Sri Lanka would be one of the last countries you'd expect to produce a full electric vehicle. But yet, here it is and to be honest, I feel like giving them a standing-jumping-award winning ovation for it. It has a whopping 804hp, 760Nm of torque and can do the 0-100km/h run in 3.1 seconds. If that's not impressive, surely the 300km range is.
Manufactured by Vega Innovations, the first full-electric vehicle to come out of South Asia is more than just about building a super electric vehicle and selling it.
If you read between the lines, it's about developing the technology for super electric vehicles more so than selling one. By doing this, they future proof the company because through this EV vehicle, they can be one of the leading suppliers of electric vehicle components and technology.
I mean, who is going to really compete against Porsche, Tesla and all the other big shot companies that are building electric vehicles? So it's smart to produce one but in the process, learn and have the goal to make components for it.
This is clever but more importantly, good for a country's flag and economy. Not only will it create more jobs if companies depend on them for components, but it will also help fly the country's flag high. According to the National Renewable Energy Laboratory's research on National Economic Value of Electric Vehicles, " the growth of electric vehicles could lead to an average net employment gain of over 100,000 jobs per year through 2040". This year alone, we have seen some evidence of this. General Motors plans to invest in an all-electric vehicle plant where they will produce products. They said through it 2,200 jobs would be created.
Think Giga Nevada, Tesla's battery factory near Reno, United States. Although its main aim is to supply lithium-ion batteries for Tesla vehicles, we're sure that Elon Musk had the idea that if Tesla vehicles as a brand ever failed, they can at least be one of the significant suppliers of EV batteries. Always one step ahead that man is.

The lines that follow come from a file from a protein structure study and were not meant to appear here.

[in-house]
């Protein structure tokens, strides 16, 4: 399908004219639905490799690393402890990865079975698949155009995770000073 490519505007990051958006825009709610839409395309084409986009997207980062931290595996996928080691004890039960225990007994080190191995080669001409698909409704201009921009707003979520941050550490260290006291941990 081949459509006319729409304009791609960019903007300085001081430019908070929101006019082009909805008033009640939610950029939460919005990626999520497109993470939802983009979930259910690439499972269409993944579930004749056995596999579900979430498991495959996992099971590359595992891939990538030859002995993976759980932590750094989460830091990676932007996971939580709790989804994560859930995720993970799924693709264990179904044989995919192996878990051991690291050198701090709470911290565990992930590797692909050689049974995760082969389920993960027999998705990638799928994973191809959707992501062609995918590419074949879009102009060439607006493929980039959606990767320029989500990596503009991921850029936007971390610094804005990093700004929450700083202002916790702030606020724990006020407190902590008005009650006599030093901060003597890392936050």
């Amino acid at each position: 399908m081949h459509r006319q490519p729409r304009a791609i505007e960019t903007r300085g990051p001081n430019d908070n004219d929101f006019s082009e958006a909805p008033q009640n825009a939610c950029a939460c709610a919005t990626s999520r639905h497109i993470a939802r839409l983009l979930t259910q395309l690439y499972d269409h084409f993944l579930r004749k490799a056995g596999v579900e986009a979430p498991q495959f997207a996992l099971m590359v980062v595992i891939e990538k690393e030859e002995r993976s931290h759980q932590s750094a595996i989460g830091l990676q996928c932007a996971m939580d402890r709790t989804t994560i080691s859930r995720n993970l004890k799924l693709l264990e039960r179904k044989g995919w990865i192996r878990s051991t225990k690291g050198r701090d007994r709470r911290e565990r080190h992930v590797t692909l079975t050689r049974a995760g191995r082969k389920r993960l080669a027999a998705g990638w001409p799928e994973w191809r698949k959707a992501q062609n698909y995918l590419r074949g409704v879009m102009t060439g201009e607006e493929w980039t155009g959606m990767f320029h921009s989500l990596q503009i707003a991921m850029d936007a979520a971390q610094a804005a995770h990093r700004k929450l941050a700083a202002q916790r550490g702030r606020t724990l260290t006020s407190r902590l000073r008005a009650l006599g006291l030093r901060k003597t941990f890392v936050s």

These are the kind of active thinking that movers and shakers do. It shows that they are thinking of the current market and predicting what the future will bring.
Unfortunately, I can't say the same of Malaysia. Instead of trying to walk before we can run, we have a wild idea of jumping the gun and forgetting the electric vehicle altogether and investing in a 'flying car project' which to me sounds entirely fictitious.
It's downright frustrating because I believe we have the minds and tools to produce a tremendous electric vehicle, but seem to lack the visionaries to lead a project of this magnitude.
We do not have to depend on Proton or Perodua to produce one either, because just like Jay Leno, I believe that its accessible for boutique brands to produce electric vehicles these days. This was in accordance to when Jay was testing out Drako Motor's new electric car, the Drako GTE.
Drako did not design many parts of the vehicle, but instead, they just picked the best pieces from certain manufacturers like Brembo and Fisker Automotive. Jay said that he believed that more and more boutique EV brands would pop up as they mostly had to figure out the approach and software and can buy the rest from the best manufacturer of parts since there are fewer parts in full EV cars, its easy to do this.
Malaysia has a lot of potential, and if we don't get on the EV bandwagon, we're inevitably going to miss out on an opportunity to better the economy, productivity and create high-paying and smart-thinking jobs through the EV world. The door is open for us; we just need the will to walk through it.
It has been said that tomorrow's National Automotive Policy (NAP) will reward and incentivise manufacturers and players who make a push towards EV (Electric Vehicle) and EEV (Energy Efficient Vehicles) automobiles, so let's see whether this can help open the door wider.